Dion proposes linking tax breaks to greenhouse-gas emissions and water usage. Those projects that demonstrate they are “carbon neutral and/or provide significant water usage improvements...based on third-party verification” would retain the 100-percent capital-cost allowance. Others would not qualify.
The move would be both timely and visionary while offering the business community an opportunity to become world leaders in solving global warming. A recent report from the Pembina Institute, a not-for-profit environmental research organization, places the cost of making tar sands operations carbon neutral between $1.76 and $13.46 per barrel. With oil prices holding around $60 per barrel, the industry could take on those costs and still be profitable. Allowing tar sands developments to keep current subsidies in exchange for carbon neutrality would be a win-win solution - one that would result in a Canadian oil industry that leads the world sustainable business, while ensuring their long-term profitability in the face of a looming environmental crisis for which they are largely to blame.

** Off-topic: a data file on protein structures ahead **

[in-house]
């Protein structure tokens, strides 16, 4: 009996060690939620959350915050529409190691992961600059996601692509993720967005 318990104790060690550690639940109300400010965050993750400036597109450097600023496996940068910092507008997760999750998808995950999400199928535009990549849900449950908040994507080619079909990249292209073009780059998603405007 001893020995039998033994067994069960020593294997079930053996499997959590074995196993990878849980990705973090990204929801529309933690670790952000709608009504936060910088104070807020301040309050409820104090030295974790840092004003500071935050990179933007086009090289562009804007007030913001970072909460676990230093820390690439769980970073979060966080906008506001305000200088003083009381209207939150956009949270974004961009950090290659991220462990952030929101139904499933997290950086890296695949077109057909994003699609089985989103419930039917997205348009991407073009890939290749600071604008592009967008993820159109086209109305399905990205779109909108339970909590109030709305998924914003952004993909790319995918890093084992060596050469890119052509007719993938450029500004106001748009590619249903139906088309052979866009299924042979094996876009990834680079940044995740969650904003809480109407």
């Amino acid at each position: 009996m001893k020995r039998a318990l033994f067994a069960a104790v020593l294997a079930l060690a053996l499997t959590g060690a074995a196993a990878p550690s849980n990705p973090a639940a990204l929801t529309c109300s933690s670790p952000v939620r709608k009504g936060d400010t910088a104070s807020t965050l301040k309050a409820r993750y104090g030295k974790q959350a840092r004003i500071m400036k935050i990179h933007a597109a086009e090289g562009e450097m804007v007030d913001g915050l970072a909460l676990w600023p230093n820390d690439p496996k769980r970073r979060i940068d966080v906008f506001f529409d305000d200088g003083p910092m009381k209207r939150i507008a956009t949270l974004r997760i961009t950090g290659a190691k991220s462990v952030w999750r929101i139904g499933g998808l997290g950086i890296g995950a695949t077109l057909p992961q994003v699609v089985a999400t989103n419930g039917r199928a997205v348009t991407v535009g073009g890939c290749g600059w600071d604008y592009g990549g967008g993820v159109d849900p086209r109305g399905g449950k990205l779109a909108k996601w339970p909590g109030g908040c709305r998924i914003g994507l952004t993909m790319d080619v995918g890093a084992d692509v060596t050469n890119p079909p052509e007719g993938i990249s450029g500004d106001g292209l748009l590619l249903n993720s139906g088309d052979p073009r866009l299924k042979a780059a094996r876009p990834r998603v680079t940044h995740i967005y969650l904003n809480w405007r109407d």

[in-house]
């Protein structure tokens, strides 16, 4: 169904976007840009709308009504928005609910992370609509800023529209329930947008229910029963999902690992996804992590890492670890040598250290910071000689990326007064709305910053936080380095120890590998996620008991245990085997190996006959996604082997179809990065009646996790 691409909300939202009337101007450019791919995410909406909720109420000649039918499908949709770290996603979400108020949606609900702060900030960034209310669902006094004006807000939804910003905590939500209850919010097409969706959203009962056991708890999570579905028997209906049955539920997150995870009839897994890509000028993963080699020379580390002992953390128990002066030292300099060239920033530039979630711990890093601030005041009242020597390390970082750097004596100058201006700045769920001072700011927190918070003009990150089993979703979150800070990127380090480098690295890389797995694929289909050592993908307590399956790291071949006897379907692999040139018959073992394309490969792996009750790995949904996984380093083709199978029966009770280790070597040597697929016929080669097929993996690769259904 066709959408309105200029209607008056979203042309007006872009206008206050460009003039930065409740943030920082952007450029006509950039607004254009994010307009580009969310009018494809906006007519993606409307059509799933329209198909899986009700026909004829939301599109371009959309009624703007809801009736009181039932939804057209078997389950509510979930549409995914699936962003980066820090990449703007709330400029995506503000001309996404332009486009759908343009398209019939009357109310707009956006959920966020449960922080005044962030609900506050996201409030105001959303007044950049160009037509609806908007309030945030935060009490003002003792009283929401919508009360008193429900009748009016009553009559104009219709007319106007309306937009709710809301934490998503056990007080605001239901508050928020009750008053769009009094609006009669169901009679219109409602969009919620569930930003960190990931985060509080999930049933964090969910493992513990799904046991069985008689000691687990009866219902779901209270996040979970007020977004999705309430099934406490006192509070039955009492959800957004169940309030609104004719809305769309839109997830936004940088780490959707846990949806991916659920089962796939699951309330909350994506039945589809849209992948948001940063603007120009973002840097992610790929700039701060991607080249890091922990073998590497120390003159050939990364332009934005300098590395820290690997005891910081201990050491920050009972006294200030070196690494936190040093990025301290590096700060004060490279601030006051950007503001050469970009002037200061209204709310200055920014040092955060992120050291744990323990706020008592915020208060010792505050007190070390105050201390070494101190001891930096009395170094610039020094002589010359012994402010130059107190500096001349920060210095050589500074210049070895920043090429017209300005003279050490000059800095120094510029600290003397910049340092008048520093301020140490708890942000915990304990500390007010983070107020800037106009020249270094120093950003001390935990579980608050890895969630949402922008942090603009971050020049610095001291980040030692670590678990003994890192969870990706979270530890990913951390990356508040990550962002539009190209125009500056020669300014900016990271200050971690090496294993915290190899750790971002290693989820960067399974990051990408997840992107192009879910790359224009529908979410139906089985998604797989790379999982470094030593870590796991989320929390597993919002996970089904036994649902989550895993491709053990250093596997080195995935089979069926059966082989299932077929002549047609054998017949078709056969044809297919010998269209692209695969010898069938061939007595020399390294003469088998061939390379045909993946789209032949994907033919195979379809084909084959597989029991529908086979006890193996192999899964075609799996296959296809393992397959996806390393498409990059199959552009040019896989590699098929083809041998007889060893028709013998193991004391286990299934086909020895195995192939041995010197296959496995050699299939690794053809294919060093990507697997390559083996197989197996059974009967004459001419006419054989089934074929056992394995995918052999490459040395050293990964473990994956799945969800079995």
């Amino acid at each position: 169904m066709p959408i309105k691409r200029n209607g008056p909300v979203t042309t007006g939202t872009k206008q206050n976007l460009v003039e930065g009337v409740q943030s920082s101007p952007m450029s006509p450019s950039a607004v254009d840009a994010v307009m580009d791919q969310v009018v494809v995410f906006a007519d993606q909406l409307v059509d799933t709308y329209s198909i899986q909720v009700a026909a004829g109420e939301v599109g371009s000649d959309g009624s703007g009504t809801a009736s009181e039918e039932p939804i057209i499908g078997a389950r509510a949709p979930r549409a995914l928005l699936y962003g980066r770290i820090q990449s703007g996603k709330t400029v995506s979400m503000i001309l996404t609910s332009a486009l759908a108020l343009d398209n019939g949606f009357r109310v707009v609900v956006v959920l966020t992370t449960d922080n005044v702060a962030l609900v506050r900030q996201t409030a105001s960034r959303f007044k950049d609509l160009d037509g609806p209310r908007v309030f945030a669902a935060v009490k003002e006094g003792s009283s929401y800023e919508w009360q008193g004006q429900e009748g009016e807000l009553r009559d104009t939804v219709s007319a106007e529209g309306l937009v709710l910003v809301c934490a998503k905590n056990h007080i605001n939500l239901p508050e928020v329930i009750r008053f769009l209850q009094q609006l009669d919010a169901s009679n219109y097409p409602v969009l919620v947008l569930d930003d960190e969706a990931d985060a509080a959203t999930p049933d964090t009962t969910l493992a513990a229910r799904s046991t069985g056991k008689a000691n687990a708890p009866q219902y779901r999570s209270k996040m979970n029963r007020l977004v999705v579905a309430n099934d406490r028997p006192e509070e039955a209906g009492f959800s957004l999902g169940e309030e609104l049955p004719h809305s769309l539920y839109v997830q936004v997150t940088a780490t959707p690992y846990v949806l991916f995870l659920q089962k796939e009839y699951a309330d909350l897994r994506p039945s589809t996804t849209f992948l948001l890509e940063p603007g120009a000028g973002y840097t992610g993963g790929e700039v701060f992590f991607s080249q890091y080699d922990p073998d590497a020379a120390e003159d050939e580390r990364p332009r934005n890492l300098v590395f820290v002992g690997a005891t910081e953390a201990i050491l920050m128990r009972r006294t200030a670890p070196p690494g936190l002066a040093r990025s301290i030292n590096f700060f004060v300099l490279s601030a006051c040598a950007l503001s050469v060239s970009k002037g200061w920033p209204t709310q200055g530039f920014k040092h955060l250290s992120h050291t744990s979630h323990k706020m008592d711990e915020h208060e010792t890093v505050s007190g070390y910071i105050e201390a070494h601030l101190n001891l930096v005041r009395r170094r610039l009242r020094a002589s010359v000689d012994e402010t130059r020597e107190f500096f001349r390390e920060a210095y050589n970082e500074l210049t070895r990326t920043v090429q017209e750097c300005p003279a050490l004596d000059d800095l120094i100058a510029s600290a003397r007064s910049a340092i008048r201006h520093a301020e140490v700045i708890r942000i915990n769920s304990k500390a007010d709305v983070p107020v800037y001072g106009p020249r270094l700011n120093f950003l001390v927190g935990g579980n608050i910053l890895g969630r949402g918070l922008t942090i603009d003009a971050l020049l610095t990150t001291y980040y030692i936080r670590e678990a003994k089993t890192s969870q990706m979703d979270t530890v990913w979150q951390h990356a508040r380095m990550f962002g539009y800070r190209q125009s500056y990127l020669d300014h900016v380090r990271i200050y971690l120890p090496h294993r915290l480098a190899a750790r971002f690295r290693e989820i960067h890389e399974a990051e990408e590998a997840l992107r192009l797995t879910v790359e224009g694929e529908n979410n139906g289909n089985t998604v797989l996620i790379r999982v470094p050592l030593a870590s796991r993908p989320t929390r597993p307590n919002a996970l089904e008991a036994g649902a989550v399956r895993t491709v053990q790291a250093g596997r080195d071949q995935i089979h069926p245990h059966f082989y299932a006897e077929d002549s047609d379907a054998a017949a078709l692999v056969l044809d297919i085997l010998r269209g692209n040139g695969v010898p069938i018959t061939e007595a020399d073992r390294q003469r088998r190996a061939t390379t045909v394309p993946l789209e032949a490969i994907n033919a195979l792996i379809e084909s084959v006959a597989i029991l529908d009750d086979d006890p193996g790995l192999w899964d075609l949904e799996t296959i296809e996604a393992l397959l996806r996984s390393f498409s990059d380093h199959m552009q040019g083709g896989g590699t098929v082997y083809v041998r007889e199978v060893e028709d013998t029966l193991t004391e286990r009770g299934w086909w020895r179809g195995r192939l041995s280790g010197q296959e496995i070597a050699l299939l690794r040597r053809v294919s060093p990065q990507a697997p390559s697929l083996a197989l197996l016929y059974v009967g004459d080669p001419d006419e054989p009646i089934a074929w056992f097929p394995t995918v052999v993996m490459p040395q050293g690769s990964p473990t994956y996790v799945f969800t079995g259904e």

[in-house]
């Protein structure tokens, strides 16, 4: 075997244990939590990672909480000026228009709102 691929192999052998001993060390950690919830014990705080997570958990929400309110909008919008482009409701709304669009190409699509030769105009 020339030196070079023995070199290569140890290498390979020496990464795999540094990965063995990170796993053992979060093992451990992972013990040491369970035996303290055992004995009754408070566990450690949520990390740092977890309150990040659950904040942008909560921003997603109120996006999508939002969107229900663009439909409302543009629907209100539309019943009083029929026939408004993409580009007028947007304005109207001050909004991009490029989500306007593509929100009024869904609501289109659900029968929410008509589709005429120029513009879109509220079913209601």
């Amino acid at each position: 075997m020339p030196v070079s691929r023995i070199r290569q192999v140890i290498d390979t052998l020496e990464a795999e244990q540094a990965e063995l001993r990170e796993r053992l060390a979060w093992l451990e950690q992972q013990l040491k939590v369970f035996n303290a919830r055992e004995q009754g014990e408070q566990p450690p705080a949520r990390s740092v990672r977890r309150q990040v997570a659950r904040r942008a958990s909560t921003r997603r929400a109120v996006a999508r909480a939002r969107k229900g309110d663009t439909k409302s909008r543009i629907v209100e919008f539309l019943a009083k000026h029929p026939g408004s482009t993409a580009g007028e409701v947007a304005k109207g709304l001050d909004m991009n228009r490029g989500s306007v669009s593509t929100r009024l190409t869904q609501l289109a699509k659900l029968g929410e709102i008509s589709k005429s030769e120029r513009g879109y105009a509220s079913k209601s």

Dion won the Liberal leadership on the strength of his environmental platform, and that same platform will form the policies that the Liberals bring to voters. The tar sands industry would do well - both on the bottom line, and in the public eye - by supporting a plan that allows it to keep millions of dollars in tax breaks while ensuring Canada fulfills its moral obligation to address global warming.
That is value that green washing and climate change denial could never buy.